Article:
D’gar felt slightly awkward at having witnessed such an embarrassing scene. ‘I’m sorry,’ he offered, ‘It wasn’t our intention to cause any upset, Weyrleader.’

R’mart sighed. ‘Bedella’s not had an easy time of it. She and P’kel were very close. Childhood sweethearts, you know.’ He glanced in the direction she’d gone. The heavy curtain was still swaying from where she’d barged through into the private rooms. Turning back to them, he continued. ‘Maybe I should explain the history behind our way of operating.’

D’gar nodded. There was no harm in listening and it gave him a chance to think about what he should say next.

‘Starting fourteen Turns ago, there were a series of bad harvests in Telgar Hold. Then, twelve Turns ago, a disease made many of the herdbeasts abort their young. There was a shortage of both grain and meat. P’kel was Weyrleader back then and he realised that we couldn’t carry on demanding the same amount of tithes while people were starving. “No point in saving them from Thread if they die of hunger,” he said at the time. So, he discussed it with the Lord Holder and they agreed we’d take less until they were in a better state once more.’

That all seemed very reasonable, given the situation at the time, although D’gar didn’t think T’ron would have been so obliging to Holders.

‘Like all Weyrs, we’d been used to having the best. There were a lot of grumbles when weyrfolk began to realise hunger might affect them as well as the Holders. So P’kel and his Wingleaders came up with a way to make the shortages more fair; the points system we have now. That way, everyone would have turn at making do with less than they might want.’

‘Are there still shortages?’ D’gar had asked that before, but he thought it best to remind the Weyrleader of the current situation rather than allowing him to dwell on the past.

‘No. For the last five Turns, tithes have returned to their former levels. But P’kel always advised we should remain cautious in case bad times came again. And the system we had in place was well established by then…’ He looked at them all. ‘I had considered making changes, but as a new Weyrleader and a relatively young one, you don’t want to upset established traditions. It’s not easy stepping into the boots of someone who was so well regarded by his peers.’

Well regarded or simply feared, D’gar wondered. Still, he could see why R’mart had been reluctant to disturb the status quo. He decided to go on. ‘Our other issues are with the firestone rationing. I’m told several bronzes actually ran out in mid air. My brown almost did.’

‘I can explain that,’ R’mart said. ‘The amount of firestone a Wing uses is part of the points system.’

‘My Wingleader told me that too. But surely there’s no lack of firestone?’

‘Well, no. There never has been, especially with all the mines in Crom so close at hand.’

‘Then why restrict it? A dragon without firestone can’t flame Thread effectively.’

‘Can’t flame it at all,’ T’san stated. ‘My dragon was one of those who ran out. And feeding a bronze little bits and pieces broken up small enough for a green was laughable. Well, it would have been if we weren’t in the middle of Fall.’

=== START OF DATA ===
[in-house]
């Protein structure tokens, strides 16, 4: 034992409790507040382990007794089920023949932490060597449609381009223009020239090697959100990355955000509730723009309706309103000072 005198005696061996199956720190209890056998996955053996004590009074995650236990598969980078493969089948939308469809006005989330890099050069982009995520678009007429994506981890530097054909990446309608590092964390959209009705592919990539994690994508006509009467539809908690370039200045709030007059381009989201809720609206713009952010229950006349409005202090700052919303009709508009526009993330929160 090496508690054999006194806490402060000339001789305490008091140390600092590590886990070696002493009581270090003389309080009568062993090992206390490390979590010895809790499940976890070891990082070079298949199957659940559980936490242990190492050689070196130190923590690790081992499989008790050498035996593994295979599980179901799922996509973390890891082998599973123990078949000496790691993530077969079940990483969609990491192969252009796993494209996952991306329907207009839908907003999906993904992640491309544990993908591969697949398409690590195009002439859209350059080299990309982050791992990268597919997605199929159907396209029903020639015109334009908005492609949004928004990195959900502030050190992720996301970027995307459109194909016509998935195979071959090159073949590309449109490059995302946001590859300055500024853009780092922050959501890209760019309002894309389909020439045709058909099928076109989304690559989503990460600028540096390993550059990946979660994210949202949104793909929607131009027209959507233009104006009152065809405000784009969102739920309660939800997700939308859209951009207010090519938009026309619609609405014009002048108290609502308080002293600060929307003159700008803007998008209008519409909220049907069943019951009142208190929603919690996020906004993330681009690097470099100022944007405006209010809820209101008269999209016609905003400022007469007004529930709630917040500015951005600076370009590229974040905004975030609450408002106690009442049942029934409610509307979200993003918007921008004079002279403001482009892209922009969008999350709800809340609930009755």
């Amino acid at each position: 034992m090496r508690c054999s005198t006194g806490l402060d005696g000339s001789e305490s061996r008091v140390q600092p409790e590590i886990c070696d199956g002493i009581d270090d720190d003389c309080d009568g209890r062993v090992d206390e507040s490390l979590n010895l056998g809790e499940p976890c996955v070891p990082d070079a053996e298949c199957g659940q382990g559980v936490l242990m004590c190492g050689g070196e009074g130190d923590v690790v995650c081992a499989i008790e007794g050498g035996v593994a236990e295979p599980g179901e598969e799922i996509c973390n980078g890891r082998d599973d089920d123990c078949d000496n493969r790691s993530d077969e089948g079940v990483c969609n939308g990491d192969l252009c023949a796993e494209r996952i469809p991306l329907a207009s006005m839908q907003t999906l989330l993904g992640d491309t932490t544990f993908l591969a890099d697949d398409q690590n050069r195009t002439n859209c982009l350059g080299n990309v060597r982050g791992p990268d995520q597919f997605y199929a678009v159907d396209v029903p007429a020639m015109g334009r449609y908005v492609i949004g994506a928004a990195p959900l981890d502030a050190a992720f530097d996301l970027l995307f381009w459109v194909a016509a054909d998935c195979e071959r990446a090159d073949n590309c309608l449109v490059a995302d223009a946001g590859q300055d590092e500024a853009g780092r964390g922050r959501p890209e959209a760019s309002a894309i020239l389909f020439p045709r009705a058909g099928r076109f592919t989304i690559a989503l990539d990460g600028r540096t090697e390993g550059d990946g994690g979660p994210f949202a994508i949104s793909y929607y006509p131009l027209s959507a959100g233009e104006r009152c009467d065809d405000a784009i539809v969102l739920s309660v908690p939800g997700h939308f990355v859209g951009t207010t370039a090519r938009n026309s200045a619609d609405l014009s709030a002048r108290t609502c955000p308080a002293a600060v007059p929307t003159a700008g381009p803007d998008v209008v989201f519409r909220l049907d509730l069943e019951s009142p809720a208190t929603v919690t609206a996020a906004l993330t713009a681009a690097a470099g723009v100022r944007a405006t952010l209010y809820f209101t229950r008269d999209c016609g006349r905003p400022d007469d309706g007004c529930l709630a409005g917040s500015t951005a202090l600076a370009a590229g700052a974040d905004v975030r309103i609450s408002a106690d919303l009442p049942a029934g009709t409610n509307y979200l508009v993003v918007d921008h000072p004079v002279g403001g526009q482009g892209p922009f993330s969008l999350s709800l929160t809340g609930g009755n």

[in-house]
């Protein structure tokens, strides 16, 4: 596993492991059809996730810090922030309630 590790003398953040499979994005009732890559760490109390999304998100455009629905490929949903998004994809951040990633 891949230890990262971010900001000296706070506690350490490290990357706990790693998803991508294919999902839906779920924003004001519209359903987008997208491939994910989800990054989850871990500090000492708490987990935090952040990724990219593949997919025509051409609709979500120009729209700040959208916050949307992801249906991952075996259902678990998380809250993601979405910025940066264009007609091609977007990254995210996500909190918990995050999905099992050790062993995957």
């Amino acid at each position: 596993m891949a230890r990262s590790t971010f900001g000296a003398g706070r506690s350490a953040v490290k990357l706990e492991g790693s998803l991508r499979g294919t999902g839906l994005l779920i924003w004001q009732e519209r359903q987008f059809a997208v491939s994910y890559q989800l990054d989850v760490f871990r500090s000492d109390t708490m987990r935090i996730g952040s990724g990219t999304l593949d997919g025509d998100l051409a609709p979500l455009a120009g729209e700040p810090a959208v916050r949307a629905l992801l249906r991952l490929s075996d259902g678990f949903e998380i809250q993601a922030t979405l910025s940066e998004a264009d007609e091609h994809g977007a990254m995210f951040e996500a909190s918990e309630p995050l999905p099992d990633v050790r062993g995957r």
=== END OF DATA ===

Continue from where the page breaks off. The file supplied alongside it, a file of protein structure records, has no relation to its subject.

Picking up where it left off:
‘It’s part of the points system,’ R’mart stated again.

‘But the Wings are also penalised for letting Thread through, isn’t that right?’ D’gar felt almost sorry for the Weyrleader as he carried on dismantling the Telgar way.

R’mart nodded.

‘Which means they run out of firestone so as not to get penalised for using too much, then get penalised anyway for letting Thread through. And that Thread, if it also gets past the Queens’ Wing, destroys crops that might otherwise have fed people or beasts.’

‘Exactly,’ T’san said.

‘It makes no sense to me,’ Z’ma offered up.

‘More likely to lead to shortages than prevent them,’ S’naull added.

R’mart looked down at the table, clearly at a loss for words. He said nothing for a while.

D’gar wondered if he should also mention the tardy shift changes. He decided to save it for now until he had some idea how R’mart would respond.

Finally, the Weyrleader looked up again. ‘I shall need to discuss this with my Wingleaders before I can give you an answer.’

That was a good way to delay doing anything. D’gar glanced at the others. He could see from their expressions they weren’t happy. He played his trump card. ‘Very well. If Telgar Weyr can’t spare any provisions for us, we’d like to be allowed to return home so that we can fetch supplies for ourselves and let our dragons hunt freely.’

‘Yes, and we could bring extra sacks of firestone, too,’ M’lir added.

D’gar watched R’mart’s face fall. It would be potentially embarrassing for him if the other Weyrleaders found out he was unable to supply the pairs they’d provided with food and fuel. Autonomy wouldn’t allow them to interfere, but there would still be talk of mismanagement and possibly a reluctance to spare any more riders in the future.

‘I don’t think there’ll be any need to do that,’ he said hastily. ‘I’m most grateful to your Weyrleaders for sending you to help us. I wouldn’t want to bother them any further. I think we can agree to make an exception in your case.’

‘All of the seconded riders?’ D’gar asked, wanting to make it clear. ‘Not just us five.’

‘Yes, yes, of course. From now on, if you need anything extra to eat outside of mealtimes, just ask one of the kitchen staff.’

‘And they won’t try and charge us?’

‘What do you mean?’ R’mart was obviously unaware of the extortion.

‘I’ve been told people have been paying for extra food. Of course, I may have been misinformed,’ D’gar said lightly.

‘I shall look into that, but certainly, there should be no charge. And at mealtimes, you may go up and serve yourself whenever you wish.’

‘What about our dragons?’ T’san asked. ‘A bronze can’t be expected to work on a couple of wherries each week. It’d barely feed a green.’